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Old 12-20-2017, 01:52 PM   #2
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No insights to provide, but congratulations!
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Old 12-20-2017, 01:56 PM   #3
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Congratulations, and thanks for moving to CA to make room for all the folks coming this way
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Old 12-20-2017, 06:09 PM   #4
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Downtown,
Congrats! Nicely done.

Based on the excellent level of detail you provided, there's enough similarities at a high level between gross assets, income sources after retirement, and spending rate to our situation (after factoring out kiddo college savings/expenses on our end) that it is nice to see someone else come to the same conclusion we have about being FI.

My big concern is how will you survive in CA without Franklin BBQ or Rudy's nearby!?!?!
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Old 12-20-2017, 06:18 PM   #5
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You look like you're ready to go whenever you're ready. Nice job!

What part of Coastal California are you looking at?
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Old 12-20-2017, 07:04 PM   #6
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@EdB - Thanks!

@MBAustin - We are reluctantly leaving Austin...it's complicated!

@DrBrisket - Love your user name. We will suffer in the BBQ domain after leaving. We enjoy Rudy's about 1x per month, but go easy on it before we get our cholesterol checked.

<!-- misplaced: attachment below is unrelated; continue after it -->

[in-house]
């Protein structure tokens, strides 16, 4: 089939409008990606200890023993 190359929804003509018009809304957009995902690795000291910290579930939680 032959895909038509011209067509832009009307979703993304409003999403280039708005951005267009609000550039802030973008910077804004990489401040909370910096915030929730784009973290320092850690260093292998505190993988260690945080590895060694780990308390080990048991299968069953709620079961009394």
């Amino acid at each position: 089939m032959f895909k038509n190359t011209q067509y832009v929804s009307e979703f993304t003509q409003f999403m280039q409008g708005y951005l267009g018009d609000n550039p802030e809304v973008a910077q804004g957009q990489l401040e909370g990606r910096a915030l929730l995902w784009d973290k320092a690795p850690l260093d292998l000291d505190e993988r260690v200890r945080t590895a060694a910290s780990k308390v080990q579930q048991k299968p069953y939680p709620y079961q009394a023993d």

@Ready - Definitely San Diego County, but we are unsure where exactly. We may rent a place initially so we can get our bearings in a somewhat unfamiliar geography. La Jolla, Little Italy, and Point Loma all look like very nice, walkable communities, but pricey.
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Old 12-20-2017, 08:08 PM   #7
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Downtown, it appears you are set. I think you have it figured out and also good plan for the future. My only comment is move that retirement up date as soon as you can.
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Old 12-20-2017, 08:28 PM   #8
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Quote:
Originally Posted by Downtown View Post
@EdB - Thanks!

Definitely San Diego County, but we are unsure where exactly. We may rent a place initially so we can get our bearings in a somewhat unfamiliar geography. La Jolla, Little Italy, and Point Loma all look like very nice, walkable communities, but pricey.
Any place in San Diego is about as nice a place as you're going to find. I'm in Orange County, but I never met a beach community in Southern California that I didn't like.
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Old 12-21-2017, 05:47 AM   #9
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Originally Posted by 38Chevy454 View Post
Downtown, it appears you are set. I think you have it figured out and also good plan for the future. My only comment is move that retirement up date as soon as you can.